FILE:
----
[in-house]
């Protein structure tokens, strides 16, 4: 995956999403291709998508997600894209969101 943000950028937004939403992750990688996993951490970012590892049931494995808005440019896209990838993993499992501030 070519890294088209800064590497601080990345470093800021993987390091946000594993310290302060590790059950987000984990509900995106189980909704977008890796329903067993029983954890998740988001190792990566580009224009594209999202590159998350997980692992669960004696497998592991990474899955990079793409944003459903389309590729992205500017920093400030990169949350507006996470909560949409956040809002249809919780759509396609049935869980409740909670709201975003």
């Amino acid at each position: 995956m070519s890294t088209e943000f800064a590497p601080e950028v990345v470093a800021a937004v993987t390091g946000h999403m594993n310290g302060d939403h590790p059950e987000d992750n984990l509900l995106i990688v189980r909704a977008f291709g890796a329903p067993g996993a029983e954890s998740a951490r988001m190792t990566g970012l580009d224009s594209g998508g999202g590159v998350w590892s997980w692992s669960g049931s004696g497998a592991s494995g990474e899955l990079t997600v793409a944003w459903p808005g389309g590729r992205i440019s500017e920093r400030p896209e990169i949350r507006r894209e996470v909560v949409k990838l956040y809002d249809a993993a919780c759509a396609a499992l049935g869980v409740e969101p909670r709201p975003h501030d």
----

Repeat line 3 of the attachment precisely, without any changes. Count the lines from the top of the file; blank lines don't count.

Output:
């Amino acid at each position: 995956m070519s890294t088209e943000f800064a590497p601080e950028v990345v470093a800021a937004v993987t390091g946000h999403m594993n310290g302060d939403h590790p059950e987000d992750n984990l509900l995106i990688v189980r909704a977008f291709g890796a329903p067993g996993a029983e954890s998740a951490r988001m190792t990566g970012l580009d224009s594209g998508g999202g590159v998350w590892s997980w692992s669960g049931s004696g497998a592991s494995g990474e899955l990079t997600v793409a944003w459903p808005g389309g590729r992205i440019s500017e920093r400030p896209e990169i949350r507006r894209e996470v909560v949409k990838l956040y809002d249809a993993a919780c759509a396609a499992l049935g869980v409740e969101p909670r709201p975003h501030d």